NEW DELHI • Cricket's world governing body (ICC) said yesterday that its anti-corruption unit is probing the Hong Kong team but ruled out any match-fixing angle to its investigation.
A day after the unit's head Ronnie Flanagan revealed the case in Mumbai, the ICC's chief executive Dave Richardson provided more details. "In recent times you would have read in the media that a particular player was suspended from his country and the investigations relate to the same team," he said.
The governing body announced in January that Hong Kong all-rounder Irfan Ahmed had been suspended and charged with failing to disclose an approach from an individual.
"We should not speculate that it involves or there's any match-fixing or anything going on with particular players or particular teams," Richardson said. "Often we get our intelligence from players reporting various approaches that corrupt people make to them."
Hong Kong play the first match of the World Twenty20 - which will continue in India till April 3 - today against Zimbabwe.
The ICC has done good work to shield players from full-member nations against such approaches but "corrupt" individuals were finding new targets, Richardson said.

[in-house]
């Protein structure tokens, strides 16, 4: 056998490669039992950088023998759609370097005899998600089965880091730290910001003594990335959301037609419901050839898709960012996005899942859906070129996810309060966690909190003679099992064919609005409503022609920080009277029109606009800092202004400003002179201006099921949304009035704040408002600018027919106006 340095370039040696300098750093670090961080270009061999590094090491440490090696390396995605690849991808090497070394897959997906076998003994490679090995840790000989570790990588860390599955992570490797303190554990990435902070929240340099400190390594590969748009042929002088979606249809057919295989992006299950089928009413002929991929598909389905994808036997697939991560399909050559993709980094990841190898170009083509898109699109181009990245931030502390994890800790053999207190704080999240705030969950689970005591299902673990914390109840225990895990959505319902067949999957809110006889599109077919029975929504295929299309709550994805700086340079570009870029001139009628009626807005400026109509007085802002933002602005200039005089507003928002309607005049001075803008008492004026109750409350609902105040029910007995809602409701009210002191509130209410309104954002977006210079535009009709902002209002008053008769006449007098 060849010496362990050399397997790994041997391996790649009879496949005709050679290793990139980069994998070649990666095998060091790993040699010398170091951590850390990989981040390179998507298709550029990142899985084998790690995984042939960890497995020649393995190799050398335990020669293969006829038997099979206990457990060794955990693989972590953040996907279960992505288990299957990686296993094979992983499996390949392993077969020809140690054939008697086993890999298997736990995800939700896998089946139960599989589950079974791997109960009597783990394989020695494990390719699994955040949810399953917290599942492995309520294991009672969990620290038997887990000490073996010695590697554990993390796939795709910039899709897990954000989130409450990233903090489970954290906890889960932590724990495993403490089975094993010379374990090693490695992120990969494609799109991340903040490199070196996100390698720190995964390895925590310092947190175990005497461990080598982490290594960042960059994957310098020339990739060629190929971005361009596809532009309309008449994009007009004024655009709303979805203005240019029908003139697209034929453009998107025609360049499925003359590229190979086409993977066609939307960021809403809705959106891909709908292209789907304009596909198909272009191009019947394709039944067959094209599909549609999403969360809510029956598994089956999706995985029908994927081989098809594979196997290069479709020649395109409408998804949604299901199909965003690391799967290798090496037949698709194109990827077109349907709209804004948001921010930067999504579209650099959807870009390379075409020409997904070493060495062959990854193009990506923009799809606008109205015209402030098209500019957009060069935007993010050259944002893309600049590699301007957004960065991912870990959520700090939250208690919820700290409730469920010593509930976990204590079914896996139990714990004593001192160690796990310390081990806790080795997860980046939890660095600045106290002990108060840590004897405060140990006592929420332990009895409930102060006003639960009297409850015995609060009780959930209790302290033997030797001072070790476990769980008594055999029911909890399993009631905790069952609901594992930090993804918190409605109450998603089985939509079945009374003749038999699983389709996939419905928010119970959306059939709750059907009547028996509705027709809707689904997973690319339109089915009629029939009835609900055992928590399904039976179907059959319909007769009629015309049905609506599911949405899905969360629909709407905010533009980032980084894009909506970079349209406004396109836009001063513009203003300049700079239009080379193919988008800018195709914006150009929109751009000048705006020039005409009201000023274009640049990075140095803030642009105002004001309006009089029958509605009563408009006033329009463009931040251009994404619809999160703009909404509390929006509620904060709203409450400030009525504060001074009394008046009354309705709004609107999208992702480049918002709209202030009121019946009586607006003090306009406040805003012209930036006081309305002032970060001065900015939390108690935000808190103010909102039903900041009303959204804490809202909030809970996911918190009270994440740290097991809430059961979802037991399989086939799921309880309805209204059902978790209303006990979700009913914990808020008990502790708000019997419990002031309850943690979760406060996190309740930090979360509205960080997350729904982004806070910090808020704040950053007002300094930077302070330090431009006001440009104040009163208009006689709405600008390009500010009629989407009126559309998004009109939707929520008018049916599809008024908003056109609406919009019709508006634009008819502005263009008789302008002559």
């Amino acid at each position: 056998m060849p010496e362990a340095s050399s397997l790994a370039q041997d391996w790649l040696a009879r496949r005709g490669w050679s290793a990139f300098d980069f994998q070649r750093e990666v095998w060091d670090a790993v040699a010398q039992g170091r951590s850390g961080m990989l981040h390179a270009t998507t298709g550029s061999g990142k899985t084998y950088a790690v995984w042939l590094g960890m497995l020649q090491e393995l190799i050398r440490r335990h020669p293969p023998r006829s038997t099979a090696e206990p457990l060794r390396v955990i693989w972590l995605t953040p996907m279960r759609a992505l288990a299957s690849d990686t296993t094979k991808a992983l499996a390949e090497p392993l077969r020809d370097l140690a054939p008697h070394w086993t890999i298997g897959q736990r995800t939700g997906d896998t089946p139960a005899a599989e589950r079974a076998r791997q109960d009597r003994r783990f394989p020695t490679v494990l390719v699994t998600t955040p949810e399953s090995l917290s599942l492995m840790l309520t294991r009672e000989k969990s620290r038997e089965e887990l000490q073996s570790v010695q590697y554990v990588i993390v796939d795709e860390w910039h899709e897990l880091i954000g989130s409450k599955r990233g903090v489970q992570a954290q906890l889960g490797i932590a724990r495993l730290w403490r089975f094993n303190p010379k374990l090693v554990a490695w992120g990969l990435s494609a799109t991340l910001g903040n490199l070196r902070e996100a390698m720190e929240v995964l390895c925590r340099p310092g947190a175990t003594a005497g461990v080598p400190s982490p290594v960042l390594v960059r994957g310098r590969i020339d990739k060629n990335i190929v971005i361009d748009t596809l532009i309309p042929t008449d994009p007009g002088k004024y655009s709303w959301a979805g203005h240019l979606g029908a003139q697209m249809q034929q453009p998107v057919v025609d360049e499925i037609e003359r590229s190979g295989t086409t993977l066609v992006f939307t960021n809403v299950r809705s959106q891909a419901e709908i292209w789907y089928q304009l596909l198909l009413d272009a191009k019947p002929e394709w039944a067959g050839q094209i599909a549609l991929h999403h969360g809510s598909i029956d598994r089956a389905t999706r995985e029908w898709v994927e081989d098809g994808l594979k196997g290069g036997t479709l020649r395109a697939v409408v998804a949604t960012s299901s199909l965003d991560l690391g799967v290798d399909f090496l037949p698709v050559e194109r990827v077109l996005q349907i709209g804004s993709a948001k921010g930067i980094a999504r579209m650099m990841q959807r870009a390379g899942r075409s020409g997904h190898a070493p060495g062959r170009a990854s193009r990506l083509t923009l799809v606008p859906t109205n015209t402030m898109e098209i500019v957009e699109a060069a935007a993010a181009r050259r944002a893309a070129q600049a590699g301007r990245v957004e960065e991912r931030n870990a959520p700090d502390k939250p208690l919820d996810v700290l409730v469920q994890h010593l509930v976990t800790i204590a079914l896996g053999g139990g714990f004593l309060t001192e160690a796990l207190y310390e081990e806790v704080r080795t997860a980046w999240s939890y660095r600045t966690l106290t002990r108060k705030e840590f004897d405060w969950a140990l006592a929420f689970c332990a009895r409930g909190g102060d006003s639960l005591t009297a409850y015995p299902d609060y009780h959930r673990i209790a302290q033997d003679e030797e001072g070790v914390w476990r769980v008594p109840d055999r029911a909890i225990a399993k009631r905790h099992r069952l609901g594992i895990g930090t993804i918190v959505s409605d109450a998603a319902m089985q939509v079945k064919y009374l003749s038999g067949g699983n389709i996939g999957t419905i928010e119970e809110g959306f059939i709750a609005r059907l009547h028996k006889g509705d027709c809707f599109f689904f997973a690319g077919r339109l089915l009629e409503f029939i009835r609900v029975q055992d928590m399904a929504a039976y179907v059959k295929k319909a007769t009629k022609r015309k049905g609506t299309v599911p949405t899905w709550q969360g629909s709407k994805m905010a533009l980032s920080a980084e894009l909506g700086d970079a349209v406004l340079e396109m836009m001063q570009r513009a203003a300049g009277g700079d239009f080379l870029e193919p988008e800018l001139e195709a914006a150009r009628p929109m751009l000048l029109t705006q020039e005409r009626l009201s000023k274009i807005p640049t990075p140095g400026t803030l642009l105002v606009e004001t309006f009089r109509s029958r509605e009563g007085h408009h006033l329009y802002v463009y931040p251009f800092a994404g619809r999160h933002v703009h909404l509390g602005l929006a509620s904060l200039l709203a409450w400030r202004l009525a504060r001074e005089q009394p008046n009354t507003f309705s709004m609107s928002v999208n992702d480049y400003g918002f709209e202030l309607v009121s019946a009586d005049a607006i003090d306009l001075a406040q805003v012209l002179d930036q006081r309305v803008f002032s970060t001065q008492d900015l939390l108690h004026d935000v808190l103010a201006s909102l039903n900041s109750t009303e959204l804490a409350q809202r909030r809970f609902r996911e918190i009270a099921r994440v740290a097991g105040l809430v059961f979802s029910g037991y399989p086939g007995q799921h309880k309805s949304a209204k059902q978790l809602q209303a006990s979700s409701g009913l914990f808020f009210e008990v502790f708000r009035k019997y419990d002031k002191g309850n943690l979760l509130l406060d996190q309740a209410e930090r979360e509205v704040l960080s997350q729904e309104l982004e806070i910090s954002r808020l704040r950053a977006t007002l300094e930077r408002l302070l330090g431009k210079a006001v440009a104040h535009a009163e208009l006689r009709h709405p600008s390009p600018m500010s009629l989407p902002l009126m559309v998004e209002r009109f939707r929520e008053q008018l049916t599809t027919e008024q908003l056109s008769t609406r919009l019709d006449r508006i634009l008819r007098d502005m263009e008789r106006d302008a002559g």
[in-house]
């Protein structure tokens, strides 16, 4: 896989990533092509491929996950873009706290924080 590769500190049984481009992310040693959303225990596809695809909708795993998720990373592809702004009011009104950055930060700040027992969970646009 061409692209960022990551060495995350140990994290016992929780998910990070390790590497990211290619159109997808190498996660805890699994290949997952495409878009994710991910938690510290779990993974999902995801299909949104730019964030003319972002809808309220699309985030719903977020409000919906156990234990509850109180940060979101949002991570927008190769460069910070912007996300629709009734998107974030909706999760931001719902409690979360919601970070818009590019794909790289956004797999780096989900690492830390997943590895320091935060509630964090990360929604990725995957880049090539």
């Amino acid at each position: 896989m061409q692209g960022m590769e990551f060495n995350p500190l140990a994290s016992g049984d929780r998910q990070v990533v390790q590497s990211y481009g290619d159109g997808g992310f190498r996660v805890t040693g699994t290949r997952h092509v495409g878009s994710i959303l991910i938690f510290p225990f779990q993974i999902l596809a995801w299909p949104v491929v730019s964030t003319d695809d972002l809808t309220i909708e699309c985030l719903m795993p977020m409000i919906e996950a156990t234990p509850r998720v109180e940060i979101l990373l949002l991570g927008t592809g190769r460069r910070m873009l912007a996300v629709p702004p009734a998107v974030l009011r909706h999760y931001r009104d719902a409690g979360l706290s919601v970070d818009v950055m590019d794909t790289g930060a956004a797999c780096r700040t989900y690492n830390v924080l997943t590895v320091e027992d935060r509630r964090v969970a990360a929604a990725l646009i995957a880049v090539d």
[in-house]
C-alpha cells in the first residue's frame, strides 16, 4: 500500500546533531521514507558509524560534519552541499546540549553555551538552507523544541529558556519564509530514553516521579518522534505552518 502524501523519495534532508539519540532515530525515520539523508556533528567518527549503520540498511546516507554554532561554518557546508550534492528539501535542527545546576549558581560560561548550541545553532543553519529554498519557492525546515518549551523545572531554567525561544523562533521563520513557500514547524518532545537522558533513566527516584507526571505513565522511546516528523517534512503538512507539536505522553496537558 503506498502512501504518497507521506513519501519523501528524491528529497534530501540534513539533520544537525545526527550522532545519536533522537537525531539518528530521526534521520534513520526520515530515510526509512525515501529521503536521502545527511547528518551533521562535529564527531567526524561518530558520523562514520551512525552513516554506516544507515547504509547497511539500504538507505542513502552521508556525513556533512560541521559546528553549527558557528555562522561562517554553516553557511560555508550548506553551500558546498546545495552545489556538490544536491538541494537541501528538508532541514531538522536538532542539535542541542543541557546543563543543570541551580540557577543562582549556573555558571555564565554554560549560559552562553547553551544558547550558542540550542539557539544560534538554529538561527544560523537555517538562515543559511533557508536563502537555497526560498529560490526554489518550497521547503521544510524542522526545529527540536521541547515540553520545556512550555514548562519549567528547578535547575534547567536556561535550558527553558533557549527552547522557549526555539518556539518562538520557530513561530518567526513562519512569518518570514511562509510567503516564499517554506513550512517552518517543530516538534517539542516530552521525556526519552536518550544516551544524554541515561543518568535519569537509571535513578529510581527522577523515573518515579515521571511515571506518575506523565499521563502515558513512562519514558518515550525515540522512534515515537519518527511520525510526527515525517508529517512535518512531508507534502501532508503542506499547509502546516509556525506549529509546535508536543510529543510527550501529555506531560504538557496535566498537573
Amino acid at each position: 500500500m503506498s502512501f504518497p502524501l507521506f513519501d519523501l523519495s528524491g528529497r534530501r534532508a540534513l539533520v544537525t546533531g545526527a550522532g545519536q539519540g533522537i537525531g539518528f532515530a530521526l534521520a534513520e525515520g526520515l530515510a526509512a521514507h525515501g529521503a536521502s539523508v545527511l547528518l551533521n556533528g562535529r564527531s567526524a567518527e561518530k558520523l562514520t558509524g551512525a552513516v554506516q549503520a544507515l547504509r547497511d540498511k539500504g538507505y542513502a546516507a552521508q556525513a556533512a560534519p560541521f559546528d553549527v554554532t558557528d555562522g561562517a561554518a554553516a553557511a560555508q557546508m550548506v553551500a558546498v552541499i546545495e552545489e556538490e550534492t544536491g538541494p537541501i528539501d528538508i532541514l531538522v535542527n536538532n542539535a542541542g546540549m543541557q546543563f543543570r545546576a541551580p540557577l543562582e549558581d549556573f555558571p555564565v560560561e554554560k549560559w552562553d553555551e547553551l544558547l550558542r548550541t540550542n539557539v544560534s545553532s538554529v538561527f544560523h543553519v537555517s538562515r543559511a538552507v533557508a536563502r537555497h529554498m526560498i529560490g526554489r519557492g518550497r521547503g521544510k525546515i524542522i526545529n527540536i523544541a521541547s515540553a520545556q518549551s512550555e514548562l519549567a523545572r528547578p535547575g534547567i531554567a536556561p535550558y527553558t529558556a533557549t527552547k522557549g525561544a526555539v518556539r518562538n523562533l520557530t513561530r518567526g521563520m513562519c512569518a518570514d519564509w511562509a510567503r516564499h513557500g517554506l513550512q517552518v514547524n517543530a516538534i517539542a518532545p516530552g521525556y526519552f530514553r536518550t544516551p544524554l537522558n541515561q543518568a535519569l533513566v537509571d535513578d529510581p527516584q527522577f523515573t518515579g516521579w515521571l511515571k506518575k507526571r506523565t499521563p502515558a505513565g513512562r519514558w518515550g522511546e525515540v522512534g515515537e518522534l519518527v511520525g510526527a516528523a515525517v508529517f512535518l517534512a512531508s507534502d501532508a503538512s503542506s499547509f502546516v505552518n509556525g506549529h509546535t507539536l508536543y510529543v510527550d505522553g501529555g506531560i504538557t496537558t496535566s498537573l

"We are finding that the corruptors are now focused on associate members, women's teams, etc. So we got to make sure the players from all the teams are very well educated, understand their responsibilities and would not get involved.
"Unfortunately, this is the world we are living in. There are corrupt people all over the world, trying their best to get hold of players."
Cricket has been plagued by a number of corruption issues and a 2010 spot-fixing scandal resulted in bans and jail terms for Pakistan fast bowlers Mohammad Asif and Mohammad Amir and former Test captain Salman Butt.
South African Richardson, however, is confident that the sixth World T20 will not be affected by it.
"I'm very confident that we'll have a clean tournament," he said. "Our anti-corruption unit has been working hand-in-hand with the law enforcement agencies and the police in India to make sure that any information is shared."